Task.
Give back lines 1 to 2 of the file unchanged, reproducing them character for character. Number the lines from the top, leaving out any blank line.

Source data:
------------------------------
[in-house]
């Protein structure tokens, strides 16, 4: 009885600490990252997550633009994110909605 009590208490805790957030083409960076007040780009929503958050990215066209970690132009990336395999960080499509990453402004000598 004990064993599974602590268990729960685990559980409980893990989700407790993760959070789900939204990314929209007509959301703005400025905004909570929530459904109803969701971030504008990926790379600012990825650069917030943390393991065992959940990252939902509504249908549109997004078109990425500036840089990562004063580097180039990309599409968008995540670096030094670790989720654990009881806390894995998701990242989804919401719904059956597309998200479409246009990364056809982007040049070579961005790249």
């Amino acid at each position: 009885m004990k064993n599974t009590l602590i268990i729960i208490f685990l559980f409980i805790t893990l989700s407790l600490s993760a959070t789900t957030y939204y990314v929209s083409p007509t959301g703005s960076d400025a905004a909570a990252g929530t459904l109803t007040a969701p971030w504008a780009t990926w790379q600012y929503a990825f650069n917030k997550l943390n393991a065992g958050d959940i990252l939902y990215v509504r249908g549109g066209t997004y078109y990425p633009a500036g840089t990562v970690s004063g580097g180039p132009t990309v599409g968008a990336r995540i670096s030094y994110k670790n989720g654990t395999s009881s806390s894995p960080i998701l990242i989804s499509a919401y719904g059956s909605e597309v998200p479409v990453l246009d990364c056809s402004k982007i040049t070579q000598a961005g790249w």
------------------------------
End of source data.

[in-house]
């Protein structure tokens, strides 16, 4: 009885600490990252997550633009994110909605 009590208490805790957030083409960076007040780009929503958050990215066209970690132009990336395999960080499509990453402004000598 004990064993599974602590268990729960685990559980409980893990989700407790993760959070789900939204990314929209007509959301703005400025905004909570929530459904109803969701971030504008990926790379600012990825650069917030943390393991065992959940990252939902509504249908549109997004078109990425500036840089990562004063580097180039990309599409968008995540670096030094670790989720654990009881806390894995998701990242989804919401719904059956597309998200479409246009990364056809982007040049070579961005790249």